Veronica Mbithe had to fend off rape attempts before she even turned 12. A resident of Muthurwa, an inner-city slum in Kenya’s capital Nairobi, Mbithe escaped the clutches of landlords and neighbours before taking up boxing for self-defence.
“Because I was small, people thought I was weak. I’m a shy person, and usually quiet. Boys would disturb me because of that. I wanted to be able to defend myself, so I began boxing,” the 22-year-old flyweight told The Indian Express at the recent India Open invitational. “I’m in my fifth year now, and people treat me with a lot more respect.”
Mbithe is one of the many at-risk Kenyan youth transforming their lives through boxing. And at the heart of the transformation is a destitute gym running out of a dilapidated building.
Located deep inside the slum, the Nairobi Railway Workers’ Social Hall has been the site of Kenyan boxing’s fabled yesteryear, producing stars such as 1978 world amateur champion Stephen Muchoki and the country’s only Olympic gold medallist boxer Robert Wangila in 1988.
Thirty years hence, the largely-neglected structure, with its stained walls and broken windows, is giving underprivileged kids a fighting chance.
“If these children don’t find the right path, they will start mugging people. Doing drugs and stealing. Getting into bar fights with machetes and broken bottles,” says Charles Mukula, head coach at the Dallas Boxing Club. “Those who come train for hours, go home and sleep. Boxing keeps them safe.” Mukula, 49, was a top prospect before a hit-and-run left him unable to compete. After working as a coach for the Kenya Railways team, he took over the Dallas Boxing Club in 2006. But keeping it afloat has been an uphill battle.
“Till two years back we had no power supply, and only one punching bag and four pair of gloves to pass around. And when the ownership changed hands from Railways to the City Council, there was a lot of anxiety because everybody wanted their portion of the hall. They wanted to sell it to traders,” says Mukula. The steady contribution to the national team — two of the three boxers at the Rio Olympics, Peter Warui and Benson Gicharu, were from the gym — got the federation’s attention, who helped ease the pressure, at least for now.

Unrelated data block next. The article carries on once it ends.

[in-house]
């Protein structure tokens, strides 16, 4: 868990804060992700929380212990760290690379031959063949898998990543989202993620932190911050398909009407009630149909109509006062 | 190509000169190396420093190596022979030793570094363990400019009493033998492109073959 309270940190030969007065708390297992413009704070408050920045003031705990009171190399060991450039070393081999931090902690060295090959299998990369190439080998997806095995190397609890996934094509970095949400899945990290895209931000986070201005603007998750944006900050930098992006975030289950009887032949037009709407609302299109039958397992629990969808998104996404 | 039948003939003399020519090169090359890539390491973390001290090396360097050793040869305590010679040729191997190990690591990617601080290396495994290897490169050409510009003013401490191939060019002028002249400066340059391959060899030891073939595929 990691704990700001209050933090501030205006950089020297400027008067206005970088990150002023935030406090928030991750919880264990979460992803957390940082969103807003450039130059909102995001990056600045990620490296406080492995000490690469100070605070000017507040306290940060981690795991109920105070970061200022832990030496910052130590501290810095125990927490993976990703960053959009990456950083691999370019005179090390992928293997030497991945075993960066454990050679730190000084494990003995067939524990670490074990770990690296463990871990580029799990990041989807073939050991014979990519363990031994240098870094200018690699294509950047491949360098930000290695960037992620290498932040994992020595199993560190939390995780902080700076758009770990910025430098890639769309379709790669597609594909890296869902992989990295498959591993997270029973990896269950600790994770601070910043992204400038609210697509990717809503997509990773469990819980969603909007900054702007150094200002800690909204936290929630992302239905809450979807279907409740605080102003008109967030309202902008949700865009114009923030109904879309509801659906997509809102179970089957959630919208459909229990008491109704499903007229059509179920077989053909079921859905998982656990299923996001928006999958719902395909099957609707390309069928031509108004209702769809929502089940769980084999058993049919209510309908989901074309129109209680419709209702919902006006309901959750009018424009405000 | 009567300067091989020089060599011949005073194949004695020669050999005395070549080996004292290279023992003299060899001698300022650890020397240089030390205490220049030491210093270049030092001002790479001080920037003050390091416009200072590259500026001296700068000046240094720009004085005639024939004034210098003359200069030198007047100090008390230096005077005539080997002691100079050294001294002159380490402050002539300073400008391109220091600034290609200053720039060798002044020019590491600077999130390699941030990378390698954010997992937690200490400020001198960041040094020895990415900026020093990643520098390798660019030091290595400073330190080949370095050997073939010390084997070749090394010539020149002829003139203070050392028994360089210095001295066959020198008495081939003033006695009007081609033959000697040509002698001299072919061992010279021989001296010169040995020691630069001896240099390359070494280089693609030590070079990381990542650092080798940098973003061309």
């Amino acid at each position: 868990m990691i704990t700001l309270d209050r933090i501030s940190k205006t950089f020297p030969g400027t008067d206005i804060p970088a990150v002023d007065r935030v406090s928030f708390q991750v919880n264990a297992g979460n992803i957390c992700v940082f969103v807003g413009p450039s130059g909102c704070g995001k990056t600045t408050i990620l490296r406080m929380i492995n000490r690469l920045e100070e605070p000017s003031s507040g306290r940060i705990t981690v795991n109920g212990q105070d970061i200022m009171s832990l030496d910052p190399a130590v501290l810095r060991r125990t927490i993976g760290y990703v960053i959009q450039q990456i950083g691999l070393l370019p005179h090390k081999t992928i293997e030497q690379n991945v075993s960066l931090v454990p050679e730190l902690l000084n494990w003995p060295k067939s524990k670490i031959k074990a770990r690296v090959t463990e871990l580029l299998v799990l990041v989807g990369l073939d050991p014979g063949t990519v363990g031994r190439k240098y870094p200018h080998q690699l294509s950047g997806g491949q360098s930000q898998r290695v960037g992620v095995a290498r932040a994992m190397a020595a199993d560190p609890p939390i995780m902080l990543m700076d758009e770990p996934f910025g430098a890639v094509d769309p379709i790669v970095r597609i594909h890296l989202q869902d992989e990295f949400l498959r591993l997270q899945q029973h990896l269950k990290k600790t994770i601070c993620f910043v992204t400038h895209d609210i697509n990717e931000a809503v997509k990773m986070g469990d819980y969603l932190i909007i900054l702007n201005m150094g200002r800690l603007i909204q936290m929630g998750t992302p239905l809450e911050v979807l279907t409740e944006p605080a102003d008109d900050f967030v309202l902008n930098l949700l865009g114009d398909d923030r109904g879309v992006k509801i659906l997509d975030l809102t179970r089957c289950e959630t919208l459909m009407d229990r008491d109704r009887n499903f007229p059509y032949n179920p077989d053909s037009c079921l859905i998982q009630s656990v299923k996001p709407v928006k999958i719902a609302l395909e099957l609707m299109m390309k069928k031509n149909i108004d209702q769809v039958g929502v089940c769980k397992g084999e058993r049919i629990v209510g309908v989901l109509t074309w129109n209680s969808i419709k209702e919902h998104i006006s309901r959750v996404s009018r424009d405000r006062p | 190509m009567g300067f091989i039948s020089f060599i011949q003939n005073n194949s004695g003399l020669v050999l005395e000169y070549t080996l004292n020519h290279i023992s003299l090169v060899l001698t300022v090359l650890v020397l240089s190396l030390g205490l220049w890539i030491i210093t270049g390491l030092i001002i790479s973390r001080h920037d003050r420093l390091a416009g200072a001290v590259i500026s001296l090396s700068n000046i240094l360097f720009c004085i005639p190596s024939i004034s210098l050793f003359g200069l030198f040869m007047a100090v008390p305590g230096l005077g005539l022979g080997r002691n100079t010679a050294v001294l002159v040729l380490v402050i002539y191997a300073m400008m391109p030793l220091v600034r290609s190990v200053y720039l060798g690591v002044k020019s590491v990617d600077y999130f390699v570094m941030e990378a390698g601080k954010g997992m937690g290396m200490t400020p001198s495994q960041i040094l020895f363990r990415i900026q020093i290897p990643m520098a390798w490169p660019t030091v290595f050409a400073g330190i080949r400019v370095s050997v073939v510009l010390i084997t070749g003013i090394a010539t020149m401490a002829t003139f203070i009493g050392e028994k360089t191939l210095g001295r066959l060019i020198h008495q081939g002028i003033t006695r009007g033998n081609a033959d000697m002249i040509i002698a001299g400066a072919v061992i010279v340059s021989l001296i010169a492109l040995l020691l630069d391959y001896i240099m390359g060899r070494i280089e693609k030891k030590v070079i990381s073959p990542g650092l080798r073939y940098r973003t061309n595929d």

“NGOs, donations also help. I am training about 15 elite and 10 youth boxers, so the federation has the incentive to assist too,” says Mukula. “But we are still nowhere close to the peak of 1970s and 80s.”
The Dallas Boxing Club has been a helping hand for at-risk youth in Nairobi.
Known for its long-distance runners, Kenya once boasted of boxing contenders at the Olympics, Commonwealth Games and world championships.
But economic and political turmoil in the 1980s resulted in reduced funding for the sport, at a time when cities worldwide hiked the prize money for various marathons. Now, with youth unemployment at 22.1 per cent in a country of 50 million, pursuing a career in the cash-strapped sport requires alternate income. Mbithe admits as much.
“I do inspire girls to come to the gym. They train for 3-4 weeks, and quit. I can understand. They depend on themselves, I depend on my mother.”
Mbithe works as an apprentice at mother Eunice’s salon. “I am safer that way. Other boxers, even when they are competing at the national level, need permission and time from their employers,” says Mbithe. “My mother has been a big support.”
That wasn’t always the case though. After weeks of peeking in through the window of the gym, Mbithe mustered the courage to talk to her mother.
“She was furious. She said, ‘boxing is for men. I have never seen a lady fight’,” recalls Mbithe. “So, I hid my boxing gear everyday and made some excuse. She finally got to know when I came home late after my first match. She lost it, but coach told her that I am good.” Mukula is a realist.
Though he admits that Kenyan boxing is on the up, he doesn’t foresee medals at the Olympics or Commonwealth Games anytime soon. For him, the achievements are much simpler.
“For me, it’s about training troubled kids and watching them become something. It’s like being a parent. I feel so good for them when they attend school, become somebody good and contribute to society,” says Mukula. “They have something to rely on, they are not going to get into problems.”
Mbithe, though, is willing to dream. Even though she was knocked out of the India Open tournament in the second round, the 22-year-old is counting the positives.
“This was my first time outside Kenya. And I realised boxing remains the same. You have to take it one step at a time. But the Commonwealth Games is a target. As a boxer, I have gained a lot of confidence.”
The confidence which keeps trouble at bay. “Now, the way I talk, the way I walk down the street, people know. This girl is not normal. This one is strong.”